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Management Perspectives: Search-engine Optimization

The most important step in web development that AV companies never take.

Management Perspectives: Search-engine Optimization

Dec 1, 2008 12:00 PM,
By Don Kreski

The most important step in web development that AV companies never take.

To best optimize your website for search engines, be sure to include your targeted term or terms in the title tag, meta description tag, keyword tag, headline, and body copy. Search engines cannot read photos or headlines set up as graphics, but they can read ALT tags attached to images.

You have a great website. It looks good. It works well, but it doesn’t seem to attract new business. When you type the products or services you offer into Google or Yahoo, your site is not listed in the search results. What went wrong?

“Nothing,” says Tim Grant, owner and president of lunavista communications in Chicago. You just need to take one more step: You need to market your website to the search engines.

“Some people look at a website as a business card or a brochure. It’s something they can show potential customers to build credibility, and it can be very valuable as such,” Grant says. “Other people need their website to generate leads and make sales. And they’re going to go the extra nine yards to make it do that.”

If you choose to travel that distance, you’ll need to make an additional investment to put the search engines to work for you.


According to Grant, whose company specializes in the marketing of websites to search engines, the first thing you need to realize is that the majority of sites are not optimized. If you optimize yours for the “organic search” or free sections of Google, Yahoo, and MSN, you’re likely to gain a significant advantage over your competitors.

It’s also important to understand that there are very few tricks to the optimization trade. “The search engines are always trying to give the best, most relevant results for any query,” Grant says. “To do so, they are looking for elements that are part of any good design and are readily available to end users.”

For that reason, search engine spiders — robot programs that crawl through the Internet indexing websites — look primarily at content, and they try to rank sites higher that present relevant content in an honest and straightforward manner.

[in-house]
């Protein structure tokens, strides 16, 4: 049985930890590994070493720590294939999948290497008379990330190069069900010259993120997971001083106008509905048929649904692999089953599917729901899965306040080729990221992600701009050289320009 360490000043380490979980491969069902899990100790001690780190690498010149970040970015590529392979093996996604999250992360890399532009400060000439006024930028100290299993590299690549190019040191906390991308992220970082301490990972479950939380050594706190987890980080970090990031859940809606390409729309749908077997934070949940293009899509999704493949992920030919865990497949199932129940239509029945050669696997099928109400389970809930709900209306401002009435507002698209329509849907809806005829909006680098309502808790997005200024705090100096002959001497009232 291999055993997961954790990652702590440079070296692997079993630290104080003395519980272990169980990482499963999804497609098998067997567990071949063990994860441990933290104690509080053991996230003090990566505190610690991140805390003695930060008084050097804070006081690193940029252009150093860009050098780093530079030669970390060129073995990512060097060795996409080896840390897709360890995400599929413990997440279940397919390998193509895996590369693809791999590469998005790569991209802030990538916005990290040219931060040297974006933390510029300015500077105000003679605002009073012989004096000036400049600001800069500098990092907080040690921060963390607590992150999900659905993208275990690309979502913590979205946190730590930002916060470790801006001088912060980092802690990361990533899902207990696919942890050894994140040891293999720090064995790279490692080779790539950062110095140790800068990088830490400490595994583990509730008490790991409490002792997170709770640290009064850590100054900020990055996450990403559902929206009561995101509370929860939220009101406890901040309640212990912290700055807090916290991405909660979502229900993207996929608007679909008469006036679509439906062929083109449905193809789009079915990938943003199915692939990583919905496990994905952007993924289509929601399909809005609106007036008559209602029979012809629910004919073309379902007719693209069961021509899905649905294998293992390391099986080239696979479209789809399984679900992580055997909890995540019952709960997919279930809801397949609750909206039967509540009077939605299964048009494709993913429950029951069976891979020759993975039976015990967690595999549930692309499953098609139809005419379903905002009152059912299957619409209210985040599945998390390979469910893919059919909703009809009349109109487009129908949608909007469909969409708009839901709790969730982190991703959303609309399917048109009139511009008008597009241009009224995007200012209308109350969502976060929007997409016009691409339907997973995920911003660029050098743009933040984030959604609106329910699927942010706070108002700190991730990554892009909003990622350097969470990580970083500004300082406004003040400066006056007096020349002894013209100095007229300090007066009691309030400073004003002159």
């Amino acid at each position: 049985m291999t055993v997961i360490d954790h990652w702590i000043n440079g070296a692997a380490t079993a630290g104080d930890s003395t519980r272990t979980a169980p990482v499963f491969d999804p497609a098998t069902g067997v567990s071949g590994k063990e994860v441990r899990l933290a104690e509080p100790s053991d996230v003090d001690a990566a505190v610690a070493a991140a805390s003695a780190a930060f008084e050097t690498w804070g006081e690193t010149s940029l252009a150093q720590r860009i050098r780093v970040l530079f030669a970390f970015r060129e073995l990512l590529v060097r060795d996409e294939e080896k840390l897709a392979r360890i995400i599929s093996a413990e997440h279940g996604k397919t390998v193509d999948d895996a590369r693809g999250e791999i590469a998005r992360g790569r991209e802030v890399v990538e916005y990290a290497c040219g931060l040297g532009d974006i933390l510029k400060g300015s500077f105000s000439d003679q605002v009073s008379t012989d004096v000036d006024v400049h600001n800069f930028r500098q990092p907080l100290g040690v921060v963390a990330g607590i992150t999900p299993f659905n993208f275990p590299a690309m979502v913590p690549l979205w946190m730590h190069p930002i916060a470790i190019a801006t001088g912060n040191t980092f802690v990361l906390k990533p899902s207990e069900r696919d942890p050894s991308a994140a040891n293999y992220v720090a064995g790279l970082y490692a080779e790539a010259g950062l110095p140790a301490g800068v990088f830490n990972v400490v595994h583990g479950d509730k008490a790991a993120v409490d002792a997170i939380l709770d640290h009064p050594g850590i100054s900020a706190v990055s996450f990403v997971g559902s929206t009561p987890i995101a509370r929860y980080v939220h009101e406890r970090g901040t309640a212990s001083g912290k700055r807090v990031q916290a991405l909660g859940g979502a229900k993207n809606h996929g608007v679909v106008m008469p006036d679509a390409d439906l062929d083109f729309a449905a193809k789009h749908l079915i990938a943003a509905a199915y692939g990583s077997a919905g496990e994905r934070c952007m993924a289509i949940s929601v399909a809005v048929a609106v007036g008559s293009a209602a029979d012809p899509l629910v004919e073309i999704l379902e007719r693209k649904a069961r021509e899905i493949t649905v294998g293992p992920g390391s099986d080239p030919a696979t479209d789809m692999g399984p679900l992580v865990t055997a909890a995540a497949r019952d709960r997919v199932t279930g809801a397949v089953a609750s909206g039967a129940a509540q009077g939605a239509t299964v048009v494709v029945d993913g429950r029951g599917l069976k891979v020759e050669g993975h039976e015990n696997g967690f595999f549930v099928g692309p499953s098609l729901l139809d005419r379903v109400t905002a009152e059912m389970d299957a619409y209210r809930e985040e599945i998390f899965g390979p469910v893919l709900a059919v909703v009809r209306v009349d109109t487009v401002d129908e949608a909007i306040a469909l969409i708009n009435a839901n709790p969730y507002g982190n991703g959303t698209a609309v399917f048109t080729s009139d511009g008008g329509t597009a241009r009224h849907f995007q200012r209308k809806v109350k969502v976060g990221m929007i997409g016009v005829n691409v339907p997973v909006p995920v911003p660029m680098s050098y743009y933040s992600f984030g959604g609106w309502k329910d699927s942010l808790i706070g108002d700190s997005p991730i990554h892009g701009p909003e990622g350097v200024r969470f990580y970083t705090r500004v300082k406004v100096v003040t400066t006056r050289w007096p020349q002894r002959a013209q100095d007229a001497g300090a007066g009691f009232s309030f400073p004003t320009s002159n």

“You have to realize, however, that the spiders don’t actually understand your copy or see the pictures or animations you may include,” Grant says. “They are simply running through code, copying strings of characters, and dropping them into a database.”

Since the search engines only capture text information, the first step in optimization is to develop a list of 10 to 35 keywords and phrases that you’re going to target. These are the terms that you believe potential clients will use when they are searching for someone like you.

There are several online tools that can help, including Google’s online Keyword Tool. You simply type in the word or phrase you’re considering, and it tells you how many Google searches have been completed the previous month using that term. It also lists alternative terms and the number of searches done with each of them. Once you have a list of reasonable terms, then you need to look at the pages on your site and how they support them.

“You can’t expect to support more than two, possibly three closely related terms on an individual page,” Grant says. If your site offers no support for some important terms, you will probably need to add pages. “The more pages we have to work with, the more key phrases we can target.”

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Management Perspectives: Search-engine Optimization

Dec 1, 2008 12:00 PM,
By Don Kreski

The most important step in web development that AV companies never take.